Getting out of my own way

So, here's the thing that makes me crazy about doing these plein air events... Me, I make myself nuts. Didn't used to, it was all fun with a side of stress. Now it's just stress with a small side of fun. I'm always doing the math in my head, how much did I spend to get there, how much do I have to sell to make that back (after the venue's cut), are my prices too high or too low and do my frame choices suck again this time? and after a couple of events coming up in the red, one can get a little anxious about the whole thing. And that's not the part of it that really messes with me, that's just being a business person. It's the whole comparative thinking thing... and I do it almost every time now. I get half way through an event and see some painter who is just killing it and I get all twerked about it and not in the fun Mylee Cyrus way.

mark boedges

At Door County a few months back I had a big (though private) whiny-baby ego tailspin attack after I saw some of the initial work of some new guy I'd never heard of that was really damn good. Mark Boedges. He definitely is a really good artist, great drawing, brushwork, color, edges, etc. But it's not like he's the first artist I've seen that I felt was better than me... there's a million of 'em. I paint with Randy Sexton all the time and I consider him to be a demi-god, for sure he has demi-god in his lineage somewhere, like maybe his grandfather on his mothers side was the result of some pairing of a beautiful woman and Zeus disguised as a pony, but he doesn't get to me.  Might be because I accepted long ago that Randy has a few more lumens than me. And that's fine because I love the guy, he's just a joy to be around and he has ZERO ego.

But there's always someone on a trip that trips me up; Scott Christensen just in general, Roger Dale Brown in Maine, Josh Been in Grand Canyon, Garin somebody in Easton.... so I got to thinking about it and it's not really them, it's just me. I'm allowing a negative model to run my ship. So what if they are better, there's always someone better. And as good as any of them are, they, sir, are no John Singer Sargent, let's just put that in perspective right now. And I can't even tell you how many artists that I admire that have come up to me and said how much they admire my work... or was it my shirt... no, definitely the work, except that one guy. Does that register? No, because of negative framing. And here's my theory about that. If you believe you are gonna fail, you probably will. If you believe you will succeed you may not but your chances will be a lot better. It's my more pragmatic (and reality based) version of "The Secret" (don't get me started about that).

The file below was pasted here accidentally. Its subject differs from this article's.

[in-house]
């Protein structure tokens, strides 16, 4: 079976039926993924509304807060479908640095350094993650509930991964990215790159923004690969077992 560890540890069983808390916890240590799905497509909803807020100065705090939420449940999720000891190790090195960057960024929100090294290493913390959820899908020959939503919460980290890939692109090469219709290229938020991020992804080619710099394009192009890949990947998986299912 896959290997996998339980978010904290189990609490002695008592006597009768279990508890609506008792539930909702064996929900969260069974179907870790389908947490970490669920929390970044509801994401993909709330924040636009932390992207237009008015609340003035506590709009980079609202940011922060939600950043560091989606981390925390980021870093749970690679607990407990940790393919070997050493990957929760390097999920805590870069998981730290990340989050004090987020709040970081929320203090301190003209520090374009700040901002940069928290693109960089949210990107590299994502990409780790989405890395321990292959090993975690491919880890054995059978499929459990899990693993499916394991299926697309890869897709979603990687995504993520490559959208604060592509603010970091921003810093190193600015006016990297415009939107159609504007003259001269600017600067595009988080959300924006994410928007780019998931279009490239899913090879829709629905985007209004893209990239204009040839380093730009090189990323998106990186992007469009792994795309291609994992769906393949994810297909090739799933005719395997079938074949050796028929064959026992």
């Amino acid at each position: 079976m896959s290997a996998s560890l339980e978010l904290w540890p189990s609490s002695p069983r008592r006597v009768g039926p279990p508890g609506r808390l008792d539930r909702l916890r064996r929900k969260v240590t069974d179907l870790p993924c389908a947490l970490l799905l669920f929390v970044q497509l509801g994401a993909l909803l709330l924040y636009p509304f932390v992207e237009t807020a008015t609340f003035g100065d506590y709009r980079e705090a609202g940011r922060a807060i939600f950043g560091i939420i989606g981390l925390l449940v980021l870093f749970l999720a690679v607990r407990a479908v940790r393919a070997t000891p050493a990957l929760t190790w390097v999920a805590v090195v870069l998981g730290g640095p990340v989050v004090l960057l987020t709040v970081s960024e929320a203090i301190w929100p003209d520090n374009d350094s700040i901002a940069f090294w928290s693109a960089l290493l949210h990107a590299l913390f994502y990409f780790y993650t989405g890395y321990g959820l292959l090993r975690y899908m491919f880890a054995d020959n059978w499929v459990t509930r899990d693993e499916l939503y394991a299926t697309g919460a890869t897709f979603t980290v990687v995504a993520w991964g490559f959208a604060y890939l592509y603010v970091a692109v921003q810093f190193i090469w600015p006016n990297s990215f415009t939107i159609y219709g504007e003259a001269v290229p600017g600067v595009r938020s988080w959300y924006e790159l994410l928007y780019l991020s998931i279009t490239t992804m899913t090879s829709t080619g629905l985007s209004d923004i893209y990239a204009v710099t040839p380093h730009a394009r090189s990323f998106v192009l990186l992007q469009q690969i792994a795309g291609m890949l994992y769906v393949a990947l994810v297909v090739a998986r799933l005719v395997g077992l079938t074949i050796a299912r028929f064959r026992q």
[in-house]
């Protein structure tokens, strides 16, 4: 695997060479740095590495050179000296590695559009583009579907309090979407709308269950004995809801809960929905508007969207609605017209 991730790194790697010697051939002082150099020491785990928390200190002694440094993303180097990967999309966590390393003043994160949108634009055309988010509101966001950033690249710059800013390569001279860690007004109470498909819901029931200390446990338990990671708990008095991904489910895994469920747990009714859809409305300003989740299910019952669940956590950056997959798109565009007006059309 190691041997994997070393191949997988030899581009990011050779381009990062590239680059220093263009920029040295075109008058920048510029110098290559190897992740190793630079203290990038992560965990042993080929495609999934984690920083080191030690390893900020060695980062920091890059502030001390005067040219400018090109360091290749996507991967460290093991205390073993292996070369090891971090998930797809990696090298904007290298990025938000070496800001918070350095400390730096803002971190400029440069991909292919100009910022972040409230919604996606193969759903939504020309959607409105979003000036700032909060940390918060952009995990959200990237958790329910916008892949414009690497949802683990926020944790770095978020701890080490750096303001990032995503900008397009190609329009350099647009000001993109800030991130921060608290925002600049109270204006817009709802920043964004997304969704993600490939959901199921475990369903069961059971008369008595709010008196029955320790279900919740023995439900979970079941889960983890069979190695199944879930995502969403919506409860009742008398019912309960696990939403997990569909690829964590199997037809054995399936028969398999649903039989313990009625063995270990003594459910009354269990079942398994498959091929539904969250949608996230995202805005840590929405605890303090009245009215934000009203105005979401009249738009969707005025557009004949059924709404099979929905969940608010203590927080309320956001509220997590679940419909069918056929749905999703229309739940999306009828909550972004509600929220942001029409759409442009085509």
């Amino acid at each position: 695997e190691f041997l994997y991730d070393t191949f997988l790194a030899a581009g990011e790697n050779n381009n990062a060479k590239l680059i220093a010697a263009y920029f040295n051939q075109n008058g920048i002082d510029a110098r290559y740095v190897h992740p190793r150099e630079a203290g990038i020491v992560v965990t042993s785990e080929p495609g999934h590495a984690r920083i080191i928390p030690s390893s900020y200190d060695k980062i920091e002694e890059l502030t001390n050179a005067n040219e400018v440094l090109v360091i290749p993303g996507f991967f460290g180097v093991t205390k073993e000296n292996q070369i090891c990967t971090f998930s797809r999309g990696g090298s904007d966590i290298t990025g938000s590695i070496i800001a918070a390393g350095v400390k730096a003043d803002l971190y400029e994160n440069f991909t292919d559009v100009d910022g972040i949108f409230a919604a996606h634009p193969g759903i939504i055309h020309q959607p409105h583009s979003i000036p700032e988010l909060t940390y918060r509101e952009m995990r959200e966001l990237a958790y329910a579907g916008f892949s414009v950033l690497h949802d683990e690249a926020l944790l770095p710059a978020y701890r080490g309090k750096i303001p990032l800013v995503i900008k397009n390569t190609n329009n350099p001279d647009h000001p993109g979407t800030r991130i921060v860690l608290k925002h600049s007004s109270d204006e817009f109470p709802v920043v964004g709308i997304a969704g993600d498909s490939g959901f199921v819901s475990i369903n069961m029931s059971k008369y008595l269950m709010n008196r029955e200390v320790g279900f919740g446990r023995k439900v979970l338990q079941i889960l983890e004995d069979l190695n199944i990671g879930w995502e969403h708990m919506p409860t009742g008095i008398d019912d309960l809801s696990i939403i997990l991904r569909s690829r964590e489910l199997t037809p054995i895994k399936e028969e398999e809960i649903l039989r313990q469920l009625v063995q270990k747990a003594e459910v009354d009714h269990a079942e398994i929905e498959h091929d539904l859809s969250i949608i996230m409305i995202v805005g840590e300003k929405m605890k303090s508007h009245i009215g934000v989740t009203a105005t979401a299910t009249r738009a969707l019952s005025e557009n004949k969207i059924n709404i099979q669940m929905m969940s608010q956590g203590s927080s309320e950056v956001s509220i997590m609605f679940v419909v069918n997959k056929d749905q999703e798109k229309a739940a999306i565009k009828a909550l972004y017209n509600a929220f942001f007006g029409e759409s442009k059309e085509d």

Success is a mental state.... lesson number 1. Second lesson, never show up to a knife fight with a mop. Show up to a competition (or anything for that matter) prepared with the tools you are familiar with. I ordered a huge box of centurion panels because I've heard a lot about them, never having used them before.... it did not go well. The surface was fighting me the whole way which was a big NFL pile on to my already flagging sense of self-worth. Oh, and at Door County, Mr. Boedges sold everything he did, I sold one. Do I care? Heck yeah. But on a positive note, I've decided to tear up my "People I have to kill to move up list", it's just too much work.

So here's a synopsis of my errors..

1)  Comparing myself to others in the not so good way. Go for positive.

2) Show up with tools that I am unfamiliar with.

3) Putting crappy frames on my work, even if it does cost more, it's worth a better presentation.

4) Getting painties in a wad about pricing. There's always someone more expensive and certainly someone cheaper.

5) I should have bought gold when that guy told me to in 2008.

As my father used to say to me "Do as I say, not as I do". I swear he said that.

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